DEAR ABBY: I have an acquaintance who calls me by the wrong first name, and I don’t know how to correct him without embarrassing both of us. We both grew up in the same town, although we didn’t know each other back then. He became a doctor and moved to northern California. Our mothers know each other, but his mother is now in a nursing home and can’t communicate.

When I first looked him up, I introduced myself. Since then, he has been calling me George. (My name is Jim.) Most of the time I see him at the weight room at the health club, and he greets me with a big, “Hello, George!” I thought about correcting him, but he can’t hear me because he has earphones on.

Sometimes we’ll cross paths in the locker room and he’ll say, “How’s it going, George?” and keeps on walking. I don’t think it would be cool to open his shower door and correct him. How can I solve this embarrassing problem? – JIM AT THE GYM

DEAR JIM: Your mistake was in not correcting him immediately. Unless being called by the wrong name is “george” with you, open the shower door and correct the man. I guarantee that if you do it once, he won’t get your name wrong again.

DEAR ABBY: A guy in our office forwards corny e-mails to me and others. But as soon as he sends them, he enters our offices and asks if we read the e-mail he just forwarded. If we say no, he says, “Well, go ahead and open it.” Then he hovers over our shoulders until it’s opened and read. If we are in the hallway or a conference room after he e-mails it, he comes to find us. Then he follows us back into our offices and watches while we read it. Sometimes he will even read it aloud, as if we can’t read.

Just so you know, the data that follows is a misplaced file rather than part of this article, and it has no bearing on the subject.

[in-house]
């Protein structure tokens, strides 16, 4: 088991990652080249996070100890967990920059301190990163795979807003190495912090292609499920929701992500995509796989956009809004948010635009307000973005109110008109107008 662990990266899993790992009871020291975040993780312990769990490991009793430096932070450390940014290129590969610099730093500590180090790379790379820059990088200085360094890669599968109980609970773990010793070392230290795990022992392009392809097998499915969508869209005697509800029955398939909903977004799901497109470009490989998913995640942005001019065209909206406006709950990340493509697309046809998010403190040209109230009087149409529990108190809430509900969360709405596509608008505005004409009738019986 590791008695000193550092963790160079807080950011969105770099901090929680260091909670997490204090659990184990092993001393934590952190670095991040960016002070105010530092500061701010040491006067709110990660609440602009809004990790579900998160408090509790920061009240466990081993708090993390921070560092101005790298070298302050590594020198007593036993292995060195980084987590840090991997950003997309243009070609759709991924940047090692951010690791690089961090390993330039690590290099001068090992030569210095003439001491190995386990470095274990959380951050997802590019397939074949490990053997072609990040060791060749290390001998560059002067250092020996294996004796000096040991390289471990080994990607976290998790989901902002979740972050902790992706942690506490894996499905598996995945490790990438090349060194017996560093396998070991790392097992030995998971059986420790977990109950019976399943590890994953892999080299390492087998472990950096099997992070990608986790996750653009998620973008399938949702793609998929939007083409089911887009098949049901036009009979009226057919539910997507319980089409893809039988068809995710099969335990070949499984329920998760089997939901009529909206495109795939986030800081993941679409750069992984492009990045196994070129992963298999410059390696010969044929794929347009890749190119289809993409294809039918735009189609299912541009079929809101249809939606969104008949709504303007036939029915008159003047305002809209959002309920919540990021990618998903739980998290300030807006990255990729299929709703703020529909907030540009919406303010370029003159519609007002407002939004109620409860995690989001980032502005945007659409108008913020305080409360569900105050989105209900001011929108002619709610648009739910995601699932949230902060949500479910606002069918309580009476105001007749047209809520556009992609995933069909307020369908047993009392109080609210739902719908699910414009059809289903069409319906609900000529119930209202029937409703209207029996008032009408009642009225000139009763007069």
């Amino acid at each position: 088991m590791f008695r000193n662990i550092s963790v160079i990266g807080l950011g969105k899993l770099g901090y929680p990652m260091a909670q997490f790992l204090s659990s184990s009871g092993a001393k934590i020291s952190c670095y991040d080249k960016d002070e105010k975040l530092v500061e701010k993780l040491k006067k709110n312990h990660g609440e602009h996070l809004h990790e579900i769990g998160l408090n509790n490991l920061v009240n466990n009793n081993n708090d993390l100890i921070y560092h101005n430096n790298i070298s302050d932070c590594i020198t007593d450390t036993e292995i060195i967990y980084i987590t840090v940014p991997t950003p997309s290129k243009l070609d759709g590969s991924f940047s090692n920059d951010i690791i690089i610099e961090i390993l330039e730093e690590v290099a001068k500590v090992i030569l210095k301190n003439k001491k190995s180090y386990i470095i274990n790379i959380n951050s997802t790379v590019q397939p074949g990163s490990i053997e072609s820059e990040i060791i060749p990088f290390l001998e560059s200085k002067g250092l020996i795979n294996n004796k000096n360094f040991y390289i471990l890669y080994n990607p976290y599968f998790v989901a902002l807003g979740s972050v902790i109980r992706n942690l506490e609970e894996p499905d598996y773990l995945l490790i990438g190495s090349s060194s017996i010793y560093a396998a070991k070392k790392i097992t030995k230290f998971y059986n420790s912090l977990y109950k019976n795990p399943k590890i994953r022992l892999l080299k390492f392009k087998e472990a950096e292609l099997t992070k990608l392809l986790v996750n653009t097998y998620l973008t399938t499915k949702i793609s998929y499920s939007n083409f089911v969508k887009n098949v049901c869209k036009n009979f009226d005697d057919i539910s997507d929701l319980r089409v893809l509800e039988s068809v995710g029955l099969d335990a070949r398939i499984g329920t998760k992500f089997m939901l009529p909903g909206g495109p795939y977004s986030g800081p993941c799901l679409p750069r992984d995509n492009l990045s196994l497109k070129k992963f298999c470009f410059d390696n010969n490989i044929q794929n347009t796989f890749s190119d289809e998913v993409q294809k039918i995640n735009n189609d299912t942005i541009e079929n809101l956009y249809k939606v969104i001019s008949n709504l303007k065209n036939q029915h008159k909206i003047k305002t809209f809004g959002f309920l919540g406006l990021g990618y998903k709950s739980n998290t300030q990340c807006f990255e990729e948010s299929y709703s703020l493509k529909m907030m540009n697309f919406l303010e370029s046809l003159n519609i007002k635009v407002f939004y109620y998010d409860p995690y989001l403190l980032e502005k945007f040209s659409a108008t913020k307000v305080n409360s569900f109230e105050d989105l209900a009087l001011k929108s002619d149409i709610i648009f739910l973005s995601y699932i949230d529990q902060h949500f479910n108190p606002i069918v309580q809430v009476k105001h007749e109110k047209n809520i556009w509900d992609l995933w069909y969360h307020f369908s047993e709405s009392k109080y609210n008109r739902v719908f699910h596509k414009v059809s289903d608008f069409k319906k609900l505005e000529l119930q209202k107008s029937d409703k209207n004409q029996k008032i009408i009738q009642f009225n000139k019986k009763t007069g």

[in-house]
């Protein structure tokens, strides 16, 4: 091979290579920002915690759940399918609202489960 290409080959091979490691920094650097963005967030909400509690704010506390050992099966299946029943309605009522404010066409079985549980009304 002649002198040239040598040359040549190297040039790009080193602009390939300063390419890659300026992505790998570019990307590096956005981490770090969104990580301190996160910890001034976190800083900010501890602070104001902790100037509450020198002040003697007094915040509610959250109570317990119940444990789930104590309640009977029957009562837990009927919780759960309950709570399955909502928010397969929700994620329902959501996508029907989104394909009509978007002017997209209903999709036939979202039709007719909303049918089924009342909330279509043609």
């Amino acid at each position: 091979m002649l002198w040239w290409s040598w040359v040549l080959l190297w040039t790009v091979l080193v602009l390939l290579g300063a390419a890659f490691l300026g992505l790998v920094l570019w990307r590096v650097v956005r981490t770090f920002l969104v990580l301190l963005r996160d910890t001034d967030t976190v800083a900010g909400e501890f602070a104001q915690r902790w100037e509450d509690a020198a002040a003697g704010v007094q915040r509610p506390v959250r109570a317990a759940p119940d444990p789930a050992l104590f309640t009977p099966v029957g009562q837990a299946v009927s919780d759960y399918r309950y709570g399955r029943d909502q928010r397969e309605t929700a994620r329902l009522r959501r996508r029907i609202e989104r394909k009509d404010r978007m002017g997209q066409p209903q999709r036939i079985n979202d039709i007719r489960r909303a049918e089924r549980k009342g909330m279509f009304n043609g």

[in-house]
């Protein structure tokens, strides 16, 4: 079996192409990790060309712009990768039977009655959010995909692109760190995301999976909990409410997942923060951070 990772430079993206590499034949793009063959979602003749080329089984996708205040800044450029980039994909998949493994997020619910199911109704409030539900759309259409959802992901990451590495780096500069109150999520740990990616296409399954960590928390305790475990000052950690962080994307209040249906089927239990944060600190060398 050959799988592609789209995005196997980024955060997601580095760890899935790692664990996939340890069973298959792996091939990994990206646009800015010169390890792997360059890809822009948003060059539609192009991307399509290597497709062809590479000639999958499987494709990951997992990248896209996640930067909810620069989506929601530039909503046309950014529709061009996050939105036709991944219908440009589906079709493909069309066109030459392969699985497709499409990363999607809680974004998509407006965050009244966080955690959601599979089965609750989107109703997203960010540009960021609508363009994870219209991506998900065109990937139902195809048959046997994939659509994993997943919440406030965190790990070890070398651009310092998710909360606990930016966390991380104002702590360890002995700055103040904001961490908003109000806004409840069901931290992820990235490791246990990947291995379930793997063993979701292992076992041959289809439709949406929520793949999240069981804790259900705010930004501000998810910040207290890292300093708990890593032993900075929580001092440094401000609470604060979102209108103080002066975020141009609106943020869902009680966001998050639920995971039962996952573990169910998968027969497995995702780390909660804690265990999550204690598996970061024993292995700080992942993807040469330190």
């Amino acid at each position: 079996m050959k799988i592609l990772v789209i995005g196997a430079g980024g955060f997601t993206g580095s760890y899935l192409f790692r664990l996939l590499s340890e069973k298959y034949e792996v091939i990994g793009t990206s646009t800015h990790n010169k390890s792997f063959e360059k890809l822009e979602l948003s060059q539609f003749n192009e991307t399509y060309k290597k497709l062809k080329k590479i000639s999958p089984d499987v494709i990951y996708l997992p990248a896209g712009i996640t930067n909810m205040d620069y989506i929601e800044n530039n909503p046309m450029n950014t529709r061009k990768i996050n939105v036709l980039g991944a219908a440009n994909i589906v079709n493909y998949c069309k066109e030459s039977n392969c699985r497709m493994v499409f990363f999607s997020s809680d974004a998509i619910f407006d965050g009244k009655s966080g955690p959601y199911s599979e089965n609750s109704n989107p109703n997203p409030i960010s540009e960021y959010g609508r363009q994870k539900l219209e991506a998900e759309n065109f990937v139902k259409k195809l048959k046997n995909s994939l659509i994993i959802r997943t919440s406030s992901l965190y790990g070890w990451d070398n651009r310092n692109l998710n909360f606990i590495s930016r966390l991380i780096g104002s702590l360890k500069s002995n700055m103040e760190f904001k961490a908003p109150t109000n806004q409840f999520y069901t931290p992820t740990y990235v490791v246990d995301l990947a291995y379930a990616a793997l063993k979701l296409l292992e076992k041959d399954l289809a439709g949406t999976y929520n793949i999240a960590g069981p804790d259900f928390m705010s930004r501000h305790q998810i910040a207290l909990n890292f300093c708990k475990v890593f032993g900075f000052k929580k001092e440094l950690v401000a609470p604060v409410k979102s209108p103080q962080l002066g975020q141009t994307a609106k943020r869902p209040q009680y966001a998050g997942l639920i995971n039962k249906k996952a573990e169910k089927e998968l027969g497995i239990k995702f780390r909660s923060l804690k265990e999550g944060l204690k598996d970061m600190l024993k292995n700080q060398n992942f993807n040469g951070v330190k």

In the rare cases that the e-mail might actually be funny, his interruption and hovering ruins any enjoyment the e-mail might otherwise provide. All I can do is offer an insincere snicker, while I feel uncomfortable about the content and his hovering.

How can we get him to cut it out? – TRAPPED IN MARYVILLE, TENN.

DEAR TRAPPED: You have described someone who is socially inept and hungry for company. It’s sad, really. But the most logical way to deal with it is to be “too busy” to be interrupted. Be pleasant, but firm, and tell him that you’ll look at what he sent “when time permits.” And don’t take no for an answer.

DEAR ABBY: I was engaged three years ago, and shortly before the wedding my fiance called it off. My bridesmaids had all purchased their dresses.

I plan to be married this year and will use the same bridesmaid dresses. However, I am no longer as close to a couple of the bridesmaids as I was then. Since they have already purchased the dresses, am I obligated to ask them to be in this wedding? What would be proper? – MAKING MY PLANS IN NORTH CAROLINA

DEAR MAKING PLANS: The proper thing to do would be to ask the women who bought the dresses to be in the wedding, or offer to buy the dresses from them, and select bridesmaids who wear their size. (Hint: You’ll make fewer enemies if you use the original cast.)

DEAR ABBY: My family lives in a three-bedroom house, and my parents share the largest bedroom. I am 15, my sister is 11 and my brother is 7. The two other bedrooms are the same size. Should I share a bedroom with my brother, or should my sister share one with him? – STEVEN IN OHIO

DEAR STEVEN: Because two of you must “double up,” you should share a bedroom with your brother.

Dear Abby is written by Abigail Van Buren, also known as Jeanne Phillips, and was founded by her mother, Pauline Phillips. Write Dear Abby at or P.O. Box 69440, Los Angeles, CA 90069.

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